Neanderthals and their Denisovan cousins likely formed a new species, an A.I. says. That muddies human evolution even further.
Using artificial intelligence, a number of European evolutionary biologists now believe that humans have an ancient ancestor whose identity is unknown to modern science. The ancestor, based out of Asia, would have been a hybrid of Neanderthals and Denisovans, a subspecies of archaic humans.
The Denisovans are less well-known than the famous Neanderthals, but the two were separate groups who split off from their common ancestor around 744,000 years ago. While Neanderthals settled in Europe and parts of western Asia, Denisovan remains have been found in central Asia and Siberia—their name comes from the Denisova Cave in the Siberian Altai Mountains, where a Denisovan bone was first discovered in 2008.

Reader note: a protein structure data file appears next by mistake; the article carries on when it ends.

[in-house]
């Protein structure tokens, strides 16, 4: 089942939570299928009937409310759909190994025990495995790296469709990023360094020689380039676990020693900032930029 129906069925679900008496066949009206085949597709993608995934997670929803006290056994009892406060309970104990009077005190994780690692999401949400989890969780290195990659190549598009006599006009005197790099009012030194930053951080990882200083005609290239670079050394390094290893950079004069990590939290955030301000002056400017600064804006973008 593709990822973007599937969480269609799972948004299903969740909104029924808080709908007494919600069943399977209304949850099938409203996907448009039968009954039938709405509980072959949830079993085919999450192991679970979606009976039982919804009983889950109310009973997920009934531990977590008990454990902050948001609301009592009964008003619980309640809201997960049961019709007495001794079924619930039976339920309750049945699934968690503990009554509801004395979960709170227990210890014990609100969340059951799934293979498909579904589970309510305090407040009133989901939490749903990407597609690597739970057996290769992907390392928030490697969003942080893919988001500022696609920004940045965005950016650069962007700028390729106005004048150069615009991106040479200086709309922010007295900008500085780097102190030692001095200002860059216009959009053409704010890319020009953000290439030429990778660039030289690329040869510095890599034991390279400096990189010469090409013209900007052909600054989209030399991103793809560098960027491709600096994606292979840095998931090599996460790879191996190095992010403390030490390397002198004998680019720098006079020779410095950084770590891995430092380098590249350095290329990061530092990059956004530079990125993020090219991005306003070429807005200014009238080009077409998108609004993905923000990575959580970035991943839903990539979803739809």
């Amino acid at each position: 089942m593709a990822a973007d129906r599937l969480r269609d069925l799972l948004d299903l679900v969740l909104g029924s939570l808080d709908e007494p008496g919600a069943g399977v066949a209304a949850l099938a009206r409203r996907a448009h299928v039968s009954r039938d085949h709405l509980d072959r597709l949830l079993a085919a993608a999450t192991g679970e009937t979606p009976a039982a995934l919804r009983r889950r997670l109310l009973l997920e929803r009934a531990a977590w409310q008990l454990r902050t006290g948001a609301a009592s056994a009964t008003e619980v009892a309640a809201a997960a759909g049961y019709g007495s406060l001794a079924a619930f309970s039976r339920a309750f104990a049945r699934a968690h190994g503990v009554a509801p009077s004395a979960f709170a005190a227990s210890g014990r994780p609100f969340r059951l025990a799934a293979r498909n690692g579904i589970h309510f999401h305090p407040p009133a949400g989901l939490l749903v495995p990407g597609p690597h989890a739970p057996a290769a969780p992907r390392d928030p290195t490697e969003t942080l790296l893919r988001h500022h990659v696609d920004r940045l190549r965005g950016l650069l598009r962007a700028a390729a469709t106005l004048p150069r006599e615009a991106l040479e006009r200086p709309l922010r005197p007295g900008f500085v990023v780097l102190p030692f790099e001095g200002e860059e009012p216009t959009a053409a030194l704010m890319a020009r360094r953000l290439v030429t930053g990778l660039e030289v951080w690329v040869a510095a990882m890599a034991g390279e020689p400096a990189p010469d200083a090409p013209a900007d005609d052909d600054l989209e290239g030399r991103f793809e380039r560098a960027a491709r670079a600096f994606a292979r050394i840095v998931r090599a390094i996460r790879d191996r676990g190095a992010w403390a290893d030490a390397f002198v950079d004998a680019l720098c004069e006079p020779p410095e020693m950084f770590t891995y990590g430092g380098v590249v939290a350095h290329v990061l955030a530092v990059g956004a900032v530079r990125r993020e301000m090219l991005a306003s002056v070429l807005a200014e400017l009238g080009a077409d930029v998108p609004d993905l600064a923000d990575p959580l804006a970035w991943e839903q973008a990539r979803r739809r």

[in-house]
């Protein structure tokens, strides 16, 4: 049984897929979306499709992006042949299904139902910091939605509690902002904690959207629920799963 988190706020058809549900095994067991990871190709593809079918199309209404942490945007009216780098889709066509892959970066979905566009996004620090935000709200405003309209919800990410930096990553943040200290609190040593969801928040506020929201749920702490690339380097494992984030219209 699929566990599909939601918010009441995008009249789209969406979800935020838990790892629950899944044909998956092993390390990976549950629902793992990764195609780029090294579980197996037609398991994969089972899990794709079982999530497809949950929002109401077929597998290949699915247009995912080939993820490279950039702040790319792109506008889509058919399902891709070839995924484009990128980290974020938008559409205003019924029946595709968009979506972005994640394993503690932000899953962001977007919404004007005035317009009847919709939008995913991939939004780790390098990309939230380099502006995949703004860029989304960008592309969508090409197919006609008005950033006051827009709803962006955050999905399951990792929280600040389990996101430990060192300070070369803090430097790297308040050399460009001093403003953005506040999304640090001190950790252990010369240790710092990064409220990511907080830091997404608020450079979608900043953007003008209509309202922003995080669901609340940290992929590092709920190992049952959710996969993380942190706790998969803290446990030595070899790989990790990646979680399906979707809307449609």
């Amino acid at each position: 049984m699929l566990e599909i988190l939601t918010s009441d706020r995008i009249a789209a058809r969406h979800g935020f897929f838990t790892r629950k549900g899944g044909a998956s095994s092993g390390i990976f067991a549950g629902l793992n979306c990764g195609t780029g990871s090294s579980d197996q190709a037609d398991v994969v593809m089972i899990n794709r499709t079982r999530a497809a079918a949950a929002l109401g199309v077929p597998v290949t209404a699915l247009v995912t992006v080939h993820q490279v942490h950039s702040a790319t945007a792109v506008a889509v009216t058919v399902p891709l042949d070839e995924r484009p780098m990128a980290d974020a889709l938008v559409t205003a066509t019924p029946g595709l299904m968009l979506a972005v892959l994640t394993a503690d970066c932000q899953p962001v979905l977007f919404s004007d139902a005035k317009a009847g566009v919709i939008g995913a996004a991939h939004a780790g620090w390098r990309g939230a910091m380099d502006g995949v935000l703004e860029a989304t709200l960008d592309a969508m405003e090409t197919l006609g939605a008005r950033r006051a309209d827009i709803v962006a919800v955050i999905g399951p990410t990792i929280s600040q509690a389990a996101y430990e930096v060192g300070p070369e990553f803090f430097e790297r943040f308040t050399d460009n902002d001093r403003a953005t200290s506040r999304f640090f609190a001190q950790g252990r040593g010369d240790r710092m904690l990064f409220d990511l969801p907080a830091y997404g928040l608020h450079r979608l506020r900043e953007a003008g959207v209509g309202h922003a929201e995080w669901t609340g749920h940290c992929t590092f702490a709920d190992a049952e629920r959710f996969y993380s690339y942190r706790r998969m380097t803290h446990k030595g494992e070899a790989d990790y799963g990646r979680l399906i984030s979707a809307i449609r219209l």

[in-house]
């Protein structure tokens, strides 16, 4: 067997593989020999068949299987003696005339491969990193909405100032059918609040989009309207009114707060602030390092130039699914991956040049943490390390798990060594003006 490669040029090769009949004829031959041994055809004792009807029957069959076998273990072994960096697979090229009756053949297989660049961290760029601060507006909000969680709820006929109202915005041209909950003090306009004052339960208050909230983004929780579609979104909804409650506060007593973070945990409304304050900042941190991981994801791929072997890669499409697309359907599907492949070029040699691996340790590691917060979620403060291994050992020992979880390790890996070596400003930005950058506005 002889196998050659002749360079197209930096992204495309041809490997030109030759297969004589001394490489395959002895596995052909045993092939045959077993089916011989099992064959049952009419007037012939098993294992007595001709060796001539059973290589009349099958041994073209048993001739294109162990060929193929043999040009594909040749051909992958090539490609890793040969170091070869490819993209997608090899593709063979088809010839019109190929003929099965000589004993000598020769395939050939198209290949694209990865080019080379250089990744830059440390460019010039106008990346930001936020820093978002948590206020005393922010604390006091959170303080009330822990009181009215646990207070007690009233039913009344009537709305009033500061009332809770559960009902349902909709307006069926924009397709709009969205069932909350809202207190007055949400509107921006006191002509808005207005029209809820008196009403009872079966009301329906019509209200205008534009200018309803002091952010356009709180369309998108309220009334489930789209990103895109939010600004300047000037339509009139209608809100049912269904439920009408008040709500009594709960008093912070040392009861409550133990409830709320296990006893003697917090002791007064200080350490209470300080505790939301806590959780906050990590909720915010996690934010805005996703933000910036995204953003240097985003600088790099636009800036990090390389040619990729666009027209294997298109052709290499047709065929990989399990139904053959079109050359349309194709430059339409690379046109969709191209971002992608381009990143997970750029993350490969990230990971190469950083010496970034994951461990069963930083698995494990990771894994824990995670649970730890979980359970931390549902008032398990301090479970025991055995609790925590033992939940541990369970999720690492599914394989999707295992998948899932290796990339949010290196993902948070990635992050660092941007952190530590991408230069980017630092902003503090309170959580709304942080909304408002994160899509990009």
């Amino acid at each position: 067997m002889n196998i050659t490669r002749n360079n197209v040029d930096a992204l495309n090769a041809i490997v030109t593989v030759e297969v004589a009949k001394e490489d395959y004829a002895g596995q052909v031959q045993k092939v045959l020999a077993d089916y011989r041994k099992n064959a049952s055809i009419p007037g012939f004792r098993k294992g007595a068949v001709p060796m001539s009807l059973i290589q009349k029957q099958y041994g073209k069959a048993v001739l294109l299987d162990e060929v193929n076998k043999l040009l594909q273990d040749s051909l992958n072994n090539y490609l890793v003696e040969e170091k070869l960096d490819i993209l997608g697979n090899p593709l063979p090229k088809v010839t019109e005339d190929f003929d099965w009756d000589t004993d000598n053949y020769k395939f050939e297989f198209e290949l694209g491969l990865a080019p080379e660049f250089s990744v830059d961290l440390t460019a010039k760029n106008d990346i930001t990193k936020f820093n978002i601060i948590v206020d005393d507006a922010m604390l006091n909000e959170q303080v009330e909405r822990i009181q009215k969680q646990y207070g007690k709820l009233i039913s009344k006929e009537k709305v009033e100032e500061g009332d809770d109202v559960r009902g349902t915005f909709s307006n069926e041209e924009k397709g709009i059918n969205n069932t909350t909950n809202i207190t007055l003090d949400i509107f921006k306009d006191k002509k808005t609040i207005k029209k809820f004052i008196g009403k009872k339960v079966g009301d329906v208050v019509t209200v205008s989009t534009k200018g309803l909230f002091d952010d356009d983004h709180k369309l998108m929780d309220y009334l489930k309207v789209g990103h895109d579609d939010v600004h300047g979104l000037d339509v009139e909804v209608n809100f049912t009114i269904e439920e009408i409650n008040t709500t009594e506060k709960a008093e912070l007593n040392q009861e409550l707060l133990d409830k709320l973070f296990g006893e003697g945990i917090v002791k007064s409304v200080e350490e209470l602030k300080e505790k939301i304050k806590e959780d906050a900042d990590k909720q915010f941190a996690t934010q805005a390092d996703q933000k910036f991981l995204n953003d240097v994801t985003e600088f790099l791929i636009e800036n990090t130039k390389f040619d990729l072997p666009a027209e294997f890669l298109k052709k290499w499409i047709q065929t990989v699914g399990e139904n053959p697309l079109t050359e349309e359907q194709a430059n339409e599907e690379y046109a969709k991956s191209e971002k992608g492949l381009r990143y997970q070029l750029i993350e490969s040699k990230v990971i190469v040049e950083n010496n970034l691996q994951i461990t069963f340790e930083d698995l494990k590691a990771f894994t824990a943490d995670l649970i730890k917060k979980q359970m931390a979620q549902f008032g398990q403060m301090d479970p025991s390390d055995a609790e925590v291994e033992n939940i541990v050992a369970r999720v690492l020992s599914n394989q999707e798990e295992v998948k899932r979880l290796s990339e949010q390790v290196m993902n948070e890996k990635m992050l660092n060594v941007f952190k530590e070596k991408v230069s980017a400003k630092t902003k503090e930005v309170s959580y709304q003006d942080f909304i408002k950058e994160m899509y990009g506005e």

The groups were genetically independent from each other. They also likely both cross-bred with modern humans. But when researching the demographics of species nearly 800,000 years ago, scientists have struggled with their complexity. That’s where A.I. comes in.
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